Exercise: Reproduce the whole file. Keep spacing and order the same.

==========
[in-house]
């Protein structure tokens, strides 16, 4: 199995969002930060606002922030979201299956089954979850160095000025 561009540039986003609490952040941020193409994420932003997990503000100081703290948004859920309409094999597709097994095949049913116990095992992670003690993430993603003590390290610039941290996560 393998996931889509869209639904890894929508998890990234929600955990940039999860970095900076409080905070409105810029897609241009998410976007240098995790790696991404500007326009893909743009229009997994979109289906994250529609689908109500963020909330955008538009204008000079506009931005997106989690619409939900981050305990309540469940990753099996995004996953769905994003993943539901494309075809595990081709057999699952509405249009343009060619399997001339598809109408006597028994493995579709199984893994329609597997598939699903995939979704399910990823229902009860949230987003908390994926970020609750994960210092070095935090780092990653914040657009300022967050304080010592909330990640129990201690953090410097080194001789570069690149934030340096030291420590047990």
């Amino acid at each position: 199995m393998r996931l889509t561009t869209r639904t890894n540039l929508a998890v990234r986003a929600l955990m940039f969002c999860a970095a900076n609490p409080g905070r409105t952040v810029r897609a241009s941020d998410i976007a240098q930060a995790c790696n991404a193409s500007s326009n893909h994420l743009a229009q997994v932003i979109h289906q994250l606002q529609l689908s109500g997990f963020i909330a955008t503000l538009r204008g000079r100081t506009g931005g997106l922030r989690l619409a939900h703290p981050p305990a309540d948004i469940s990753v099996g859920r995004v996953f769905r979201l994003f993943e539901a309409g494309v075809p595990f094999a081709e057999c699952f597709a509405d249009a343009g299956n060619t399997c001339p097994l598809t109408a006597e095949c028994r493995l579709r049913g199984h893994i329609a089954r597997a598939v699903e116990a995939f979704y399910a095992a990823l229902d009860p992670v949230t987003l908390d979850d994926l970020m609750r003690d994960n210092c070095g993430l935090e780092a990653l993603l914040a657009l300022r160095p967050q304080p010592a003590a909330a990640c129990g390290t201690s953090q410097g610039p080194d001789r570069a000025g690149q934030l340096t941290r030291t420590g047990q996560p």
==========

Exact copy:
[in-house]
């Protein structure tokens, strides 16, 4: 199995969002930060606002922030979201299956089954979850160095000025 561009540039986003609490952040941020193409994420932003997990503000100081703290948004859920309409094999597709097994095949049913116990095992992670003690993430993603003590390290610039941290996560 393998996931889509869209639904890894929508998890990234929600955990940039999860970095900076409080905070409105810029897609241009998410976007240098995790790696991404500007326009893909743009229009997994979109289906994250529609689908109500963020909330955008538009204008000079506009931005997106989690619409939900981050305990309540469940990753099996995004996953769905994003993943539901494309075809595990081709057999699952509405249009343009060619399997001339598809109408006597028994493995579709199984893994329609597997598939699903995939979704399910990823229902009860949230987003908390994926970020609750994960210092070095935090780092990653914040657009300022967050304080010592909330990640129990201690953090410097080194001789570069690149934030340096030291420590047990």
């Amino acid at each position: 199995m393998r996931l889509t561009t869209r639904t890894n540039l929508a998890v990234r986003a929600l955990m940039f969002c999860a970095a900076n609490p409080g905070r409105t952040v810029r897609a241009s941020d998410i976007a240098q930060a995790c790696n991404a193409s500007s326009n893909h994420l743009a229009q997994v932003i979109h289906q994250l606002q529609l689908s109500g997990f963020i909330a955008t503000l538009r204008g000079r100081t506009g931005g997106l922030r989690l619409a939900h703290p981050p305990a309540d948004i469940s990753v099996g859920r995004v996953f769905r979201l994003f993943e539901a309409g494309v075809p595990f094999a081709e057999c699952f597709a509405d249009a343009g299956n060619t399997c001339p097994l598809t109408a006597e095949c028994r493995l579709r049913g199984h893994i329609a089954r597997a598939v699903e116990a995939f979704y399910a095992a990823l229902d009860p992670v949230t987003l908390d979850d994926l970020m609750r003690d994960n210092c070095g993430l935090e780092a990653l993603l914040a657009l300022r160095p967050q304080p010592a003590a909330a990640c129990g390290t201690s953090q410097g610039p080194d001789r570069a000025g690149q934030l340096t941290r030291t420590g047990q996560p």